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Toledo Bend Lake

Because Life is Better at the Lake

The Right Lure?


Tom Behrens has over 50 years experience in fishing and hunting across the United States. Much of this time was spent in Oklahoma and Texas where he became very familiar with the outdoor opportunities in these states. You may contact him by email at:

Sam Rayburn, Toledo Bend and Lake Fork, along with other Texas lakes, are dotted with lots of bass tournament through the year; there is something going on just about every week. Maybe some of them have pre-fished the lake trying to find out what and where the bite is like. What’s the water temperature hovering at, is the water clear or off-colored? Each angler has a special lure that he or she has put their trust in.

The lure to use depends a lot on the time of the year the tournament takes place, but some baits are perennial favorites no matter when the tournament occurs. When reporting tournament results I always look for the lures used, when, how, and where. Bear in mine the anglers are not going to give you precise locations, but it should be somewhere close.

The following are some comments shared by anglers around Texas in poll taken as to what their favorite three lures would be. Jaret in Nacogdoches uses crankbaits, Carolina Rigged worms and chatterbaits. James from the Dallas/Ft. Worth area refines the crankbait selections down to a square bill, and includes the Texas Rig along with the Carolina Rigged worm. John ties on either a jerkbait of some sort, and he further refines the crankbait choice to one that runs around 6-8 feet deep, and one more vote for the Carolina rigged worm.

From the Dallas area comes a vote for a Drop Shot set up, weightless Flukes, and the Carolina Rig. A spinnerbait makes its first appearance as a choice and a Brush Hog. A weightless Fluke gets its second vote. Jigs, Beetle Spin, and a Lunkerhunt Dragonfly, two baits you don’t hear much of receive votes. Another two votes for the spinnerbaits, and one for a buzzbait.

One angler shares the use of a Frog for top water, slops pads, docks and rocks. If he or she is fishing docks, they will be skipping a Senko worm. A Carolina Rig worm is for deep ledges, hoping to add the kicker bass to win the tournament.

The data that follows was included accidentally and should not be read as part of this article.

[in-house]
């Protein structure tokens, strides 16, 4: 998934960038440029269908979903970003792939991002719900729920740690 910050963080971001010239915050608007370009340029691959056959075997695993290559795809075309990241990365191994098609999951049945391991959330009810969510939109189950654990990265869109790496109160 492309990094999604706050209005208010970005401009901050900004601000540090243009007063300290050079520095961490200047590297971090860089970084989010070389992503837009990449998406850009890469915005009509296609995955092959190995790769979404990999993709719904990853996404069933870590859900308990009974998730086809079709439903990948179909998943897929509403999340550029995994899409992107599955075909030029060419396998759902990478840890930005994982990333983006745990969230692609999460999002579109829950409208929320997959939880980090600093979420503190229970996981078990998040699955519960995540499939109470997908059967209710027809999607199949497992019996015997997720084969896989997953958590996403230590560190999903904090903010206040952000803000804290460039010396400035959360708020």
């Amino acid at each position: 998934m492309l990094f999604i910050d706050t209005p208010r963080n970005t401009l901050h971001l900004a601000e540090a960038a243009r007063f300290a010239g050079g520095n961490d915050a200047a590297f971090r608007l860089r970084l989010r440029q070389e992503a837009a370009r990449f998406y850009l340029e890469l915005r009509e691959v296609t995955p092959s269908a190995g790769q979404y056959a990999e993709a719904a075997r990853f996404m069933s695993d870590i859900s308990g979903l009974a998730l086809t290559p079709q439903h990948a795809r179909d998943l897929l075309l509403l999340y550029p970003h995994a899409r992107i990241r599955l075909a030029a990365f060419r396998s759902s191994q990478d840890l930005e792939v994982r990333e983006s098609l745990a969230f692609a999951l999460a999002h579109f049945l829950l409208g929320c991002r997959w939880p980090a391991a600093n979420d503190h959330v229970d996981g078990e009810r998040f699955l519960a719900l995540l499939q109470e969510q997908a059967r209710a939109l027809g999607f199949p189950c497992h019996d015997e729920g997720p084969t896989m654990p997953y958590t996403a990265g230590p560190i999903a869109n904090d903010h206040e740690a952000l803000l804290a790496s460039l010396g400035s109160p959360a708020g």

For me it has always been a Carolina Rigged worm that will work in just about any fishing situation. For early in the morning, a floating/diving crankbait such as the Bomber Long A fished around grass and weedy shorelines. Cast and let it sit until you can’t stand it anymore. Twitch it so it dives and hold on. My third choice would be a crankbait especially if you are fishing underwater structure. Crank it down till bumps off the structure, pause, and then resume the retrieve. The bass always hit on resuming the retrieve.

And then there is the obvious reply, “I don’t think you can only have three baits. Fish the baits you have confidence in. Fish your strengths.”

I would say that the Carrolina Rigged worm is the number one choice to include in your fishing arsenal. Choosing weights, worm choices and colors, and length of leader is a whole new topic for another article. I agree with the statement – “Fish you strengths.” That usually adds fish in the livewell or on the stringer.

Photo courtesy of Love the Outdoors and Academy Sports and Outdoors


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Toledo Bend Lake Weather Forecast


Mostly Cloudy

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Sunday Night

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Monday Night

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Toledo Bend Lake Water Level (last 30 days)

Water Level on 4/5: 172.15 (+0.15)

Toledo Bend Lake Fishing Report from TPWD (Apr. 1)

FAIR. Water slightly stained; 65-66 degrees; 0.03’ low. Largemouth bass are good with crankbaits, spinners, and jigs shallow and with cover. There are so many habitats to fish largemouth. Make sure to find extended cover spots. Striped bass are fair. White bass remain slow. Crappie are fair on minnows in structure. Channel and blue catfish are fair on stinkbait.